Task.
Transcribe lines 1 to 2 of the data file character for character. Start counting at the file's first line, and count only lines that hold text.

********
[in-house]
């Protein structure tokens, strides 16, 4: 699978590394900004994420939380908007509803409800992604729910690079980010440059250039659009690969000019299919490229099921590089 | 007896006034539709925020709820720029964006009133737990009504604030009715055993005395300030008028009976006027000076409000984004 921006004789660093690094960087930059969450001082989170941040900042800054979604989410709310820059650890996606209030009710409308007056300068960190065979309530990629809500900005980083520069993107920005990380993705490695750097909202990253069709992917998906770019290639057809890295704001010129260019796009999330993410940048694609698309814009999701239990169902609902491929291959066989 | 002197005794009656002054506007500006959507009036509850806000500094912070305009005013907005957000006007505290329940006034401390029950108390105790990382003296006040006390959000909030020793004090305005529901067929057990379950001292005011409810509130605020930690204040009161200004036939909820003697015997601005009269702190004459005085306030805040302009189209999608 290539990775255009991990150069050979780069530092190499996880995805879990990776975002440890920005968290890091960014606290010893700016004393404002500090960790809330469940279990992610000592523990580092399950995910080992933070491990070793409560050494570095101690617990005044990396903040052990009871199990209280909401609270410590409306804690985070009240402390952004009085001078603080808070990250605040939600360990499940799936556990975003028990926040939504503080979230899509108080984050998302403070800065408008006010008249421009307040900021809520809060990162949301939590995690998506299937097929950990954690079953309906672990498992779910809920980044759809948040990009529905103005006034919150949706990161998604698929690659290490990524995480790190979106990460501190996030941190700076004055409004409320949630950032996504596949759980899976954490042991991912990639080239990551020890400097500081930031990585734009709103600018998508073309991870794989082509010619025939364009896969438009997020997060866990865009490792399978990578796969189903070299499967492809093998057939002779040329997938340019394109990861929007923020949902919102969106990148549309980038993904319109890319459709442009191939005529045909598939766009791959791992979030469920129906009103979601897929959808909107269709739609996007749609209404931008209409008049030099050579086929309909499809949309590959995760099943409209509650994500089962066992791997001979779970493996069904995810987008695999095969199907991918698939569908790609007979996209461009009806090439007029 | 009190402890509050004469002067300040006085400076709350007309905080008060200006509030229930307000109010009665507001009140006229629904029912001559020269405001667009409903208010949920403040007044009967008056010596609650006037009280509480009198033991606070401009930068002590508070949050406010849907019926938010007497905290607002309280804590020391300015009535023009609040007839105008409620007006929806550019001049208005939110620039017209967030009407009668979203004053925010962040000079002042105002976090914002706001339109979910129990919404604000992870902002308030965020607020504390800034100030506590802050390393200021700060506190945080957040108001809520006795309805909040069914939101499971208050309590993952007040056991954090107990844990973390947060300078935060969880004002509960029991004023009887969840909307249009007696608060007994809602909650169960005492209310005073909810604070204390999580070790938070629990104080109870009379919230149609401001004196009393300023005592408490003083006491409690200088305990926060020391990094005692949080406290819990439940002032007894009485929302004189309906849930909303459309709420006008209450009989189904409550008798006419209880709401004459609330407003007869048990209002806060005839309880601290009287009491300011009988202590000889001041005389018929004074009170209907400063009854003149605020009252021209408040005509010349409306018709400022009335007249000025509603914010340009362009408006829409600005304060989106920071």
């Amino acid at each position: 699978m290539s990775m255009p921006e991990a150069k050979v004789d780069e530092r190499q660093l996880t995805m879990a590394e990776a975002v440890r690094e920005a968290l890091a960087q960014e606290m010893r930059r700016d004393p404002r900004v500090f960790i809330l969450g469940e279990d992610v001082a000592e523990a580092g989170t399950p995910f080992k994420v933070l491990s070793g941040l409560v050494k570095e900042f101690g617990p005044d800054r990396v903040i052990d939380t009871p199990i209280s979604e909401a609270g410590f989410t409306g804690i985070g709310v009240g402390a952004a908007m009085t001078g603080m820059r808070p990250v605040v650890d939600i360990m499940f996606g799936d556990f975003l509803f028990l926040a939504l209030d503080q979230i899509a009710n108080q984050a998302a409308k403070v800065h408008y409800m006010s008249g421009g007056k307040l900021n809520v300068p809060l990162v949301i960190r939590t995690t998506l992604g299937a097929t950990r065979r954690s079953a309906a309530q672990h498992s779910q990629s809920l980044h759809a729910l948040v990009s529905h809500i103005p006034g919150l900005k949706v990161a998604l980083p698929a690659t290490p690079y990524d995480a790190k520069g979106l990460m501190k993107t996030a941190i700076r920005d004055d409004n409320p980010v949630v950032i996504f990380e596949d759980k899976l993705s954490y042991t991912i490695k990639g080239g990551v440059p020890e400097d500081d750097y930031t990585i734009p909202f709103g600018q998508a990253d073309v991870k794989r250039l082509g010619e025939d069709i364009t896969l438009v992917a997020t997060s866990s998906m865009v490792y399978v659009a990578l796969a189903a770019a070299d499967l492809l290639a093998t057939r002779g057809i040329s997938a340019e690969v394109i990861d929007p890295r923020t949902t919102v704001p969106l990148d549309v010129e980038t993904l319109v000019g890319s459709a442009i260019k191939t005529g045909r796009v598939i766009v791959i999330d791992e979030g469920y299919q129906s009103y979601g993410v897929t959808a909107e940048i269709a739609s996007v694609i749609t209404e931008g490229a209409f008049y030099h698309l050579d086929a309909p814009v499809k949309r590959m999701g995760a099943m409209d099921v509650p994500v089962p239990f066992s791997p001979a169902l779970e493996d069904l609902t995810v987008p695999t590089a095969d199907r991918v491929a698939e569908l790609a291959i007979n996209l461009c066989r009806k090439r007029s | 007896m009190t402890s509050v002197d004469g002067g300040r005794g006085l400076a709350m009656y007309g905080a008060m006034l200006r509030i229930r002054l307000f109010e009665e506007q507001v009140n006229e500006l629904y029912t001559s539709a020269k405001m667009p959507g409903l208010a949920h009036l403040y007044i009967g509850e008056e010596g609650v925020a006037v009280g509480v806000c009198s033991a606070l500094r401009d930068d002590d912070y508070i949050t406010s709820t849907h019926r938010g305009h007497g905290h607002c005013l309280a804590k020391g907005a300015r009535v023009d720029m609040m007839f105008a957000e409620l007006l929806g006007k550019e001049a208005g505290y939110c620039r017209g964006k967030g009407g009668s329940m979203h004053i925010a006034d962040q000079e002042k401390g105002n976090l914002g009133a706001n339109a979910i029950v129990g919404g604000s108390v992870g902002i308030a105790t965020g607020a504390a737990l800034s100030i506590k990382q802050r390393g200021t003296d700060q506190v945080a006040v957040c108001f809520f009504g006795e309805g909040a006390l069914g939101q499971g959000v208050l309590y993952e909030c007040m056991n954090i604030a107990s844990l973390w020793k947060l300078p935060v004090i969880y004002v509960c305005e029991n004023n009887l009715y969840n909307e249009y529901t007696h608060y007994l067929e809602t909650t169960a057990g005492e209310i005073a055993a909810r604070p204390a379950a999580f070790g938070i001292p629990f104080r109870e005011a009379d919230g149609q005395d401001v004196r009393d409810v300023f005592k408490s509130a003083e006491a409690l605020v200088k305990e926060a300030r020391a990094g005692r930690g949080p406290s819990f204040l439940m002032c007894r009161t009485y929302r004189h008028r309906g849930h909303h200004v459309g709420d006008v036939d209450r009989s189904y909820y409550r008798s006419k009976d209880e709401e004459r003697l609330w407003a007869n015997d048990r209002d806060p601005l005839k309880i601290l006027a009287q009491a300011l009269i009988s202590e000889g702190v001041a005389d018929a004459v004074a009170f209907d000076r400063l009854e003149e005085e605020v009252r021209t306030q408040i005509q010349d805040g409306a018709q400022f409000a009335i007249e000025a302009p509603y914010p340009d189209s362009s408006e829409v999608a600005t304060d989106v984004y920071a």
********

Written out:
[in-house]
């Protein structure tokens, strides 16, 4: 699978590394900004994420939380908007509803409800992604729910690079980010440059250039659009690969000019299919490229099921590089 | 007896006034539709925020709820720029964006009133737990009504604030009715055993005395300030008028009976006027000076409000984004 921006004789660093690094960087930059969450001082989170941040900042800054979604989410709310820059650890996606209030009710409308007056300068960190065979309530990629809500900005980083520069993107920005990380993705490695750097909202990253069709992917998906770019290639057809890295704001010129260019796009999330993410940048694609698309814009999701239990169902609902491929291959066989 | 002197005794009656002054506007500006959507009036509850806000500094912070305009005013907005957000006007505290329940006034401390029950108390105790990382003296006040006390959000909030020793004090305005529901067929057990379950001292005011409810509130605020930690204040009161200004036939909820003697015997601005009269702190004459005085306030805040302009189209999608 290539990775255009991990150069050979780069530092190499996880995805879990990776975002440890920005968290890091960014606290010893700016004393404002500090960790809330469940279990992610000592523990580092399950995910080992933070491990070793409560050494570095101690617990005044990396903040052990009871199990209280909401609270410590409306804690985070009240402390952004009085001078603080808070990250605040939600360990499940799936556990975003028990926040939504503080979230899509108080984050998302403070800065408008006010008249421009307040900021809520809060990162949301939590995690998506299937097929950990954690079953309906672990498992779910809920980044759809948040990009529905103005006034919150949706990161998604698929690659290490990524995480790190979106990460501190996030941190700076004055409004409320949630950032996504596949759980899976954490042991991912990639080239990551020890400097500081930031990585734009709103600018998508073309991870794989082509010619025939364009896969438009997020997060866990865009490792399978990578796969189903070299499967492809093998057939002779040329997938340019394109990861929007923020949902919102969106990148549309980038993904319109890319459709442009191939005529045909598939766009791959791992979030469920129906009103979601897929959808909107269709739609996007749609209404931008209409008049030099050579086929309909499809949309590959995760099943409209509650994500089962066992791997001979779970493996069904995810987008695999095969199907991918698939569908790609007979996209461009009806090439007029 | 009190402890509050004469002067300040006085400076709350007309905080008060200006509030229930307000109010009665507001009140006229629904029912001559020269405001667009409903208010949920403040007044009967008056010596609650006037009280509480009198033991606070401009930068002590508070949050406010849907019926938010007497905290607002309280804590020391300015009535023009609040007839105008409620007006929806550019001049208005939110620039017209967030009407009668979203004053925010962040000079002042105002976090914002706001339109979910129990919404604000992870902002308030965020607020504390800034100030506590802050390393200021700060506190945080957040108001809520006795309805909040069914939101499971208050309590993952007040056991954090107990844990973390947060300078935060969880004002509960029991004023009887969840909307249009007696608060007994809602909650169960005492209310005073909810604070204390999580070790938070629990104080109870009379919230149609401001004196009393300023005592408490003083006491409690200088305990926060020391990094005692949080406290819990439940002032007894009485929302004189309906849930909303459309709420006008209450009989189904409550008798006419209880709401004459609330407003007869048990209002806060005839309880601290009287009491300011009988202590000889001041005389018929004074009170209907400063009854003149605020009252021209408040005509010349409306018709400022009335007249000025509603914010340009362009408006829409600005304060989106920071």